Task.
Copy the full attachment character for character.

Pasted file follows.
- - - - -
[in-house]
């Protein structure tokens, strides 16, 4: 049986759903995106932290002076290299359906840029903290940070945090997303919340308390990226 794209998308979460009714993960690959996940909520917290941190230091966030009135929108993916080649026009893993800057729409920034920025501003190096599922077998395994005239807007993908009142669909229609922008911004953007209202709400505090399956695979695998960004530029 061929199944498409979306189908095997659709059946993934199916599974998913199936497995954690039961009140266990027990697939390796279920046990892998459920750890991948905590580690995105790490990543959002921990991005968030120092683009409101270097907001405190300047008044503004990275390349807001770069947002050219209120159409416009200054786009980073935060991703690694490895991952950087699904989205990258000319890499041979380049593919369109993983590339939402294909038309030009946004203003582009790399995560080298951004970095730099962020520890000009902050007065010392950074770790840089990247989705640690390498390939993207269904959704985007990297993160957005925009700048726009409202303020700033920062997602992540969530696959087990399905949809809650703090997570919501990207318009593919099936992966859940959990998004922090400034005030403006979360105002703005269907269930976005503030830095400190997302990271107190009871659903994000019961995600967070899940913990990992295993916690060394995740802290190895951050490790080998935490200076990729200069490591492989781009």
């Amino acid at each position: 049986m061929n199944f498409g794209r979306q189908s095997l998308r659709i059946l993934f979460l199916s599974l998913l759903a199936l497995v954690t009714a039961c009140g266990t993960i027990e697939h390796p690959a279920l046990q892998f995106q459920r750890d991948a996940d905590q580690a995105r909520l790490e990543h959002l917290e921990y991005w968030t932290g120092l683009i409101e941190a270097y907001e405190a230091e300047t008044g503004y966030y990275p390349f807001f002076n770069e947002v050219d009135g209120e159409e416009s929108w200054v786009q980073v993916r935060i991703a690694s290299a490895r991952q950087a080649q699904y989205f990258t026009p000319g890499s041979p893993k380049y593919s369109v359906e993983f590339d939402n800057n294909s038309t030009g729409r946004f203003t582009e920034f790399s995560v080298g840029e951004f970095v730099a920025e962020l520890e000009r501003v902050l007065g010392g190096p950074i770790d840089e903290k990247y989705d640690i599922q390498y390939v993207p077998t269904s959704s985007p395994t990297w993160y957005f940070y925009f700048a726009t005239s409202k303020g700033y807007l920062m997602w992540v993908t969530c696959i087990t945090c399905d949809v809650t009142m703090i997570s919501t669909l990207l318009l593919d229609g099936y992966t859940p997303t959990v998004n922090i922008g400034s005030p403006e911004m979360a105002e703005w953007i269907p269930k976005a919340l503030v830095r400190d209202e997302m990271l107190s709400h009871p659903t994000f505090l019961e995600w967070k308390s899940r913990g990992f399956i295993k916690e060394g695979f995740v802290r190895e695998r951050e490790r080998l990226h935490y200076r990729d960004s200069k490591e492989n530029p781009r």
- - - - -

[in-house]
């Protein structure tokens, strides 16, 4: 049986759903995106932290002076290299359906840029903290940070945090997303919340308390990226 794209998308979460009714993960690959996940909520917290941190230091966030009135929108993916080649026009893993800057729409920034920025501003190096599922077998395994005239807007993908009142669909229609922008911004953007209202709400505090399956695979695998960004530029 061929199944498409979306189908095997659709059946993934199916599974998913199936497995954690039961009140266990027990697939390796279920046990892998459920750890991948905590580690995105790490990543959002921990991005968030120092683009409101270097907001405190300047008044503004990275390349807001770069947002050219209120159409416009200054786009980073935060991703690694490895991952950087699904989205990258000319890499041979380049593919369109993983590339939402294909038309030009946004203003582009790399995560080298951004970095730099962020520890000009902050007065010392950074770790840089990247989705640690390498390939993207269904959704985007990297993160957005925009700048726009409202303020700033920062997602992540969530696959087990399905949809809650703090997570919501990207318009593919099936992966859940959990998004922090400034005030403006979360105002703005269907269930976005503030830095400190997302990271107190009871659903994000019961995600967070899940913990990992295993916690060394995740802290190895951050490790080998935490200076990729200069490591492989781009």
């Amino acid at each position: 049986m061929n199944f498409g794209r979306q189908s095997l998308r659709i059946l993934f979460l199916s599974l998913l759903a199936l497995v954690t009714a039961c009140g266990t993960i027990e697939h390796p690959a279920l046990q892998f995106q459920r750890d991948a996940d905590q580690a995105r909520l790490e990543h959002l917290e921990y991005w968030t932290g120092l683009i409101e941190a270097y907001e405190a230091e300047t008044g503004y966030y990275p390349f807001f002076n770069e947002v050219d009135g209120e159409e416009s929108w200054v786009q980073v993916r935060i991703a690694s290299a490895r991952q950087a080649q699904y989205f990258t026009p000319g890499s041979p893993k380049y593919s369109v359906e993983f590339d939402n800057n294909s038309t030009g729409r946004f203003t582009e920034f790399s995560v080298g840029e951004f970095v730099a920025e962020l520890e000009r501003v902050l007065g010392g190096p950074i770790d840089e903290k990247y989705d640690i599922q390498y390939v993207p077998t269904s959704s985007p395994t990297w993160y957005f940070y925009f700048a726009t005239s409202k303020g700033y807007l920062m997602w992540v993908t969530c696959i087990t945090c399905d949809v809650t009142m703090i997570s919501t669909l990207l318009l593919d229609g099936y992966t859940p997303t959990v998004n922090i922008g400034s005030p403006e911004m979360a105002e703005w953007i269907p269930k976005a919340l503030v830095r400190d209202e997302m990271l107190s709400h009871p659903t994000f505090l019961e995600w967070k308390s899940r913990g990992f399956i295993k916690e060394g695979f995740v802290r190895e695998r951050e490790r080998l990226h935490y200076r990729d960004s200069k490591e492989n530029p781009r």